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Tuesday, November 24, 2020

Maritime Logistics Professional

Panfilo de Narvaez

Posted to Maritime Musings (by on December 6, 2013

Spanish conquistador and failed explorer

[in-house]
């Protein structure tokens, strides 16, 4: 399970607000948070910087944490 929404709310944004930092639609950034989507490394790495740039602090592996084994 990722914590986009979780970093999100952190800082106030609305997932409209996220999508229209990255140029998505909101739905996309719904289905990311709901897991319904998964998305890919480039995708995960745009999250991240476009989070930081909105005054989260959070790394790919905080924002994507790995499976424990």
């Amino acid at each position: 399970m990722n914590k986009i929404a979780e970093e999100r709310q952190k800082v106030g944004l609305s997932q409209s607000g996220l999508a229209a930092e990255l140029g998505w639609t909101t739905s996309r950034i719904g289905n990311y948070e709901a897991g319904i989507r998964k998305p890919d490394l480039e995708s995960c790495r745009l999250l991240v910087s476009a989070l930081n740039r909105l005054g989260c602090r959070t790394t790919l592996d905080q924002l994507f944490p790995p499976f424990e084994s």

Panfilo de Narvaez was born in Valladolid, Spain in about 1470.   He was among the first Spanish settlers on the island of Jamaica.  In 1511, he joined the campaign of Diego Velásquez to pacify Cuba, commanding a company of archers.  At the successful conclusion of that campaign, he was rewarded with public office and land grants.  In 1520, he was dispatched to Mexico in command of a fleet of ships and 900 men to arrest and replace Hernán Cortez.  Instead, Cortez captured Narvaez and held him prisoner for a year while Cortez completed the conquest of the Aztec Empire.  Returning to Spain, Narvaez was commissioned by Charles V, the Holy Roman Emperor, to colonize Florida, only recently discovered by Ponce de Leon.  Departing Spain on 17 June 1527 with five ships and about 600 men, Narvaez sailed first to the Canary Islands and then to Hispaniola, where nearly 100 of his men deserted.  Arriving in Cuba, he hired a pilot who claimed detailed knowledge of the Gulf Coast.  On 14 April 1528, the four ships arrived at Boca Ciega Bay in present-day St. Petersburg (one ship had been lost in a storm).  The local Indians quickly fled.  An overland party located Tampa Bay, whereupon Narvaez ordered the pilot to take one ship and explore the much larger bay.  Neither the ship nor the pilot was ever seen again.  On 1 May, Narvaez split his forces, leading most of his soldiers on an overland expedition to discover supposed riches to the north, while the ships were to follow along the coast.  The ships quickly lost contact with Narvaez and eventually headed to Mexico.  As the expedition marched north, the Indians scattered.  In late June, 1528, the expedition, by now very low on food and supplies, attacked an Apalachee village, capturing several hostages and much corn.  The Apalachee engaged in a number of hit-and-run attacks, driving Narvaez and his remaining men to the coast, at present-day Apalachicola Bay.  There, they built five open boats and set off for Mexico.  Narvaez died at sea, along with most of the remaining soldiers.  In August 1528, the two remaining boats with 80 survivors washed up on the Texas coast near present-day Galveston.  They had no choice but to attempt to walk to Mexico.  They were quickly captured and enslaved by an Indian tribe.  The survivors, dwindling in number,  were traded from tribe to tribe as they were forced to march in a general southwest direction over the next eight years.  In July 1536, the four remaining survivors encountered a party of fellow Spaniards on a slave-taking expedition in Culiacán near the central portion of the west coast of Mexico.  It took them a while to convince the Spaniards of their identity.  The survivors were taken first to Mexico City and then on to Spain.  Álvar Núñez Cabeza de Vaca, the second in command of the Narvaez expedition and the senior survivor, wrote a narrative of the failed eight-year expedition, which became a best-seller.  

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